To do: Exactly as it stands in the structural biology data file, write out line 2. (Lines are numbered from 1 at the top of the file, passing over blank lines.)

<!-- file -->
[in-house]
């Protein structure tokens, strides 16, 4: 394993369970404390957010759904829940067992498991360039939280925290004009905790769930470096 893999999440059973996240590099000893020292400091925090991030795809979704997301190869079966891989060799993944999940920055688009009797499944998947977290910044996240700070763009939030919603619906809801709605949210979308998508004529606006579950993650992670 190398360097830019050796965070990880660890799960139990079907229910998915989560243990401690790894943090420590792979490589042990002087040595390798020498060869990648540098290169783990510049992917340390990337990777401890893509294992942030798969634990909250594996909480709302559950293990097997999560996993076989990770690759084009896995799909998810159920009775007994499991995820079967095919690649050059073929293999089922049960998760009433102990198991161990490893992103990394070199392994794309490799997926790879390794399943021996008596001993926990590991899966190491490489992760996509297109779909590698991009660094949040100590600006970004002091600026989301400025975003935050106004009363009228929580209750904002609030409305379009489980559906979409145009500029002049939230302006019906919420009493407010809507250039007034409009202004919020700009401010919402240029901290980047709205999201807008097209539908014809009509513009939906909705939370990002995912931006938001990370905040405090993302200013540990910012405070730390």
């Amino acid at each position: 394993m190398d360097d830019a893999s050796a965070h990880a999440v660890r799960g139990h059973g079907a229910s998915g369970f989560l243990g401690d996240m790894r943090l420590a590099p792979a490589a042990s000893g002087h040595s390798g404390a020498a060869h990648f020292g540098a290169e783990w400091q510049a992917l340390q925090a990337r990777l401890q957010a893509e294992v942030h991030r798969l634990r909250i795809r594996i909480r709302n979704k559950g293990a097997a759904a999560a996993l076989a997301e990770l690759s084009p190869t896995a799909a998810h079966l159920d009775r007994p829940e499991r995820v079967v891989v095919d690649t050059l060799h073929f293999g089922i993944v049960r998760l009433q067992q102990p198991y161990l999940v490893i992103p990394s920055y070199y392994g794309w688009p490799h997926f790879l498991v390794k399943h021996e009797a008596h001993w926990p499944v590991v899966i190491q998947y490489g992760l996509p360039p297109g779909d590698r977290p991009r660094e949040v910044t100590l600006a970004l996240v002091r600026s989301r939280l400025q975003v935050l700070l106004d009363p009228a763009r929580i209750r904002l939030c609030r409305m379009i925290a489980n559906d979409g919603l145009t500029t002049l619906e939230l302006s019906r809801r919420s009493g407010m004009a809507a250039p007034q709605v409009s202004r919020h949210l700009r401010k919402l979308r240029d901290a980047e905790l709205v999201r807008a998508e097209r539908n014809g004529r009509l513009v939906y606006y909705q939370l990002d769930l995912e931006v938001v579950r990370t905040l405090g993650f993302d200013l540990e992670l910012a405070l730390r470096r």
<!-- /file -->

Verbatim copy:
């Protein structure tokens, strides 16, 4: 394993369970404390957010759904829940067992498991360039939280925290004009905790769930470096 893999999440059973996240590099000893020292400091925090991030795809979704997301190869079966891989060799993944999940920055688009009797499944998947977290910044996240700070763009939030919603619906809801709605949210979308998508004529606006579950993650992670 190398360097830019050796965070990880660890799960139990079907229910998915989560243990401690790894943090420590792979490589042990002087040595390798020498060869990648540098290169783990510049992917340390990337990777401890893509294992942030798969634990909250594996909480709302559950293990097997999560996993076989990770690759084009896995799909998810159920009775007994499991995820079967095919690649050059073929293999089922049960998760009433102990198991161990490893992103990394070199392994794309490799997926790879390794399943021996008596001993926990590991899966190491490489992760996509297109779909590698991009660094949040100590600006970004002091600026989301400025975003935050106004009363009228929580209750904002609030409305379009489980559906979409145009500029002049939230302006019906919420009493407010809507250039007034409009202004919020700009401010919402240029901290980047709205999201807008097209539908014809009509513009939906909705939370990002995912931006938001990370905040405090993302200013540990910012405070730390």